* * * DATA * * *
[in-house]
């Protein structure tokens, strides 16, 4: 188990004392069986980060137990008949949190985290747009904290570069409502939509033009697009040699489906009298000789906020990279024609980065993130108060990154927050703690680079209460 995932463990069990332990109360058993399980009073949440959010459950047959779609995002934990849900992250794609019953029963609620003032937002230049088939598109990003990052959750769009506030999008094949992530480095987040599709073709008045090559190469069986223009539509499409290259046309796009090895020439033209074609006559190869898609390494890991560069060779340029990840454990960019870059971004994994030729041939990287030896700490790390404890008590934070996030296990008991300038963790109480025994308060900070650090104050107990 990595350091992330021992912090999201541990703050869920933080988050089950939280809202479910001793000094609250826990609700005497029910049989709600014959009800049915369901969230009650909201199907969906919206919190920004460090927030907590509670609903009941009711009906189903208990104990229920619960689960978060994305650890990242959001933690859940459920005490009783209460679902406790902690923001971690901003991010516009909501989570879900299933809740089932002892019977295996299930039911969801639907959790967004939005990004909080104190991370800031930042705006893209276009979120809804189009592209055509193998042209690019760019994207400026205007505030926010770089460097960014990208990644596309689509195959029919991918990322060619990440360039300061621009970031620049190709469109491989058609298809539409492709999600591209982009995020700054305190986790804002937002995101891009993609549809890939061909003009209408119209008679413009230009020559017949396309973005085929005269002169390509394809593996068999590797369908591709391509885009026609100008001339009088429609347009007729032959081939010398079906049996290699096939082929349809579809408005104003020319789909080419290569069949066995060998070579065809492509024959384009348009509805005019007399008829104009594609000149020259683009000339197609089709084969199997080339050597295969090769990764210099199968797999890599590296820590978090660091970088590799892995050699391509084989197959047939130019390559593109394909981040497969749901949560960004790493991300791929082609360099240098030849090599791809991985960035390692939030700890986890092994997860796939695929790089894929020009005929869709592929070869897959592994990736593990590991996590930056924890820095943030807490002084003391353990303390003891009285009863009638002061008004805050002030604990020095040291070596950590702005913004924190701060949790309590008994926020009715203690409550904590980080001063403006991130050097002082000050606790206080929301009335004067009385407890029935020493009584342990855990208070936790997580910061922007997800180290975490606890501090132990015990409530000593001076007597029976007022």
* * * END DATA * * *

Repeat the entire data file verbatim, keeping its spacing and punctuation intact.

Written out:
[in-house]
């Protein structure tokens, strides 16, 4: 188990004392069986980060137990008949949190985290747009904290570069409502939509033009697009040699489906009298000789906020990279024609980065993130108060990154927050703690680079209460 995932463990069990332990109360058993399980009073949440959010459950047959779609995002934990849900992250794609019953029963609620003032937002230049088939598109990003990052959750769009506030999008094949992530480095987040599709073709008045090559190469069986223009539509499409290259046309796009090895020439033209074609006559190869898609390494890991560069060779340029990840454990960019870059971004994994030729041939990287030896700490790390404890008590934070996030296990008991300038963790109480025994308060900070650090104050107990 990595350091992330021992912090999201541990703050869920933080988050089950939280809202479910001793000094609250826990609700005497029910049989709600014959009800049915369901969230009650909201199907969906919206919190920004460090927030907590509670609903009941009711009906189903208990104990229920619960689960978060994305650890990242959001933690859940459920005490009783209460679902406790902690923001971690901003991010516009909501989570879900299933809740089932002892019977295996299930039911969801639907959790967004939005990004909080104190991370800031930042705006893209276009979120809804189009592209055509193998042209690019760019994207400026205007505030926010770089460097960014990208990644596309689509195959029919991918990322060619990440360039300061621009970031620049190709469109491989058609298809539409492709999600591209982009995020700054305190986790804002937002995101891009993609549809890939061909003009209408119209008679413009230009020559017949396309973005085929005269002169390509394809593996068999590797369908591709391509885009026609100008001339009088429609347009007729032959081939010398079906049996290699096939082929349809579809408005104003020319789909080419290569069949066995060998070579065809492509024959384009348009509805005019007399008829104009594609000149020259683009000339197609089709084969199997080339050597295969090769990764210099199968797999890599590296820590978090660091970088590799892995050699391509084989197959047939130019390559593109394909981040497969749901949560960004790493991300791929082609360099240098030849090599791809991985960035390692939030700890986890092994997860796939695929790089894929020009005929869709592929070869897959592994990736593990590991996590930056924890820095943030807490002084003391353990303390003891009285009863009638002061008004805050002030604990020095040291070596950590702005913004924190701060949790309590008994926020009715203690409550904590980080001063403006991130050097002082000050606790206080929301009335004067009385407890029935020493009584342990855990208070936790997580910061922007997800180290975490606890501090132990015990409530000593001076007597029976007022």